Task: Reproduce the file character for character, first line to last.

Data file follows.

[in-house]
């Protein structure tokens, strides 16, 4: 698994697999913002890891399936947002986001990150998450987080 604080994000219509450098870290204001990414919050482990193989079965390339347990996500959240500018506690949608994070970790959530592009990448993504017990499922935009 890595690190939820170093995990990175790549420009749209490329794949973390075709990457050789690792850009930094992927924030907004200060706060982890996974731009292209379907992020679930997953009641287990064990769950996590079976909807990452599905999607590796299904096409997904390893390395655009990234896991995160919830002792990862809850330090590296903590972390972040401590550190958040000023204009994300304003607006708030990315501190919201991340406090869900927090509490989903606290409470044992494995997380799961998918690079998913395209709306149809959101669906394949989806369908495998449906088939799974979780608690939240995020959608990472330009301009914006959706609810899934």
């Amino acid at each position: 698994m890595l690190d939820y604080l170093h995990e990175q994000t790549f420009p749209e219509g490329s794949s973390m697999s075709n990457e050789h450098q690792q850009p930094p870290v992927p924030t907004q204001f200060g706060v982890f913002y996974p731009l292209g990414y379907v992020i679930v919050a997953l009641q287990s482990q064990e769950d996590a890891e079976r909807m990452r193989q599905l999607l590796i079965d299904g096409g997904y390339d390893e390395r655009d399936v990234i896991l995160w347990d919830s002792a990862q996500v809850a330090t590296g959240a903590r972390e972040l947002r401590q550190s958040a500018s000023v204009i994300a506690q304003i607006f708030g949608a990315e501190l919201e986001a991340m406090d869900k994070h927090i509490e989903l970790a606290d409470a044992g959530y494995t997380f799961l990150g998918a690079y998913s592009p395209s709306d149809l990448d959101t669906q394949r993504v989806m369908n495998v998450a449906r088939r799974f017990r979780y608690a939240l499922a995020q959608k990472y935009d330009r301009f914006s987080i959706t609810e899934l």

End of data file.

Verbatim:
[in-house]
């Protein structure tokens, strides 16, 4: 698994697999913002890891399936947002986001990150998450987080 604080994000219509450098870290204001990414919050482990193989079965390339347990996500959240500018506690949608994070970790959530592009990448993504017990499922935009 890595690190939820170093995990990175790549420009749209490329794949973390075709990457050789690792850009930094992927924030907004200060706060982890996974731009292209379907992020679930997953009641287990064990769950996590079976909807990452599905999607590796299904096409997904390893390395655009990234896991995160919830002792990862809850330090590296903590972390972040401590550190958040000023204009994300304003607006708030990315501190919201991340406090869900927090509490989903606290409470044992494995997380799961998918690079998913395209709306149809959101669906394949989806369908495998449906088939799974979780608690939240995020959608990472330009301009914006959706609810899934």
């Amino acid at each position: 698994m890595l690190d939820y604080l170093h995990e990175q994000t790549f420009p749209e219509g490329s794949s973390m697999s075709n990457e050789h450098q690792q850009p930094p870290v992927p924030t907004q204001f200060g706060v982890f913002y996974p731009l292209g990414y379907v992020i679930v919050a997953l009641q287990s482990q064990e769950d996590a890891e079976r909807m990452r193989q599905l999607l590796i079965d299904g096409g997904y390339d390893e390395r655009d399936v990234i896991l995160w347990d919830s002792a990862q996500v809850a330090t590296g959240a903590r972390e972040l947002r401590q550190s958040a500018s000023v204009i994300a506690q304003i607006f708030g949608a990315e501190l919201e986001a991340m406090d869900k994070h927090i509490e989903l970790a606290d409470a044992g959530y494995t997380f799961l990150g998918a690079y998913s592009p395209s709306d149809l990448d959101t669906q394949r993504v989806m369908n495998v998450a449906r088939r799974f017990r979780y608690a939240l499922a995020q959608k990472y935009d330009r301009f914006s987080i959706t609810e899934l």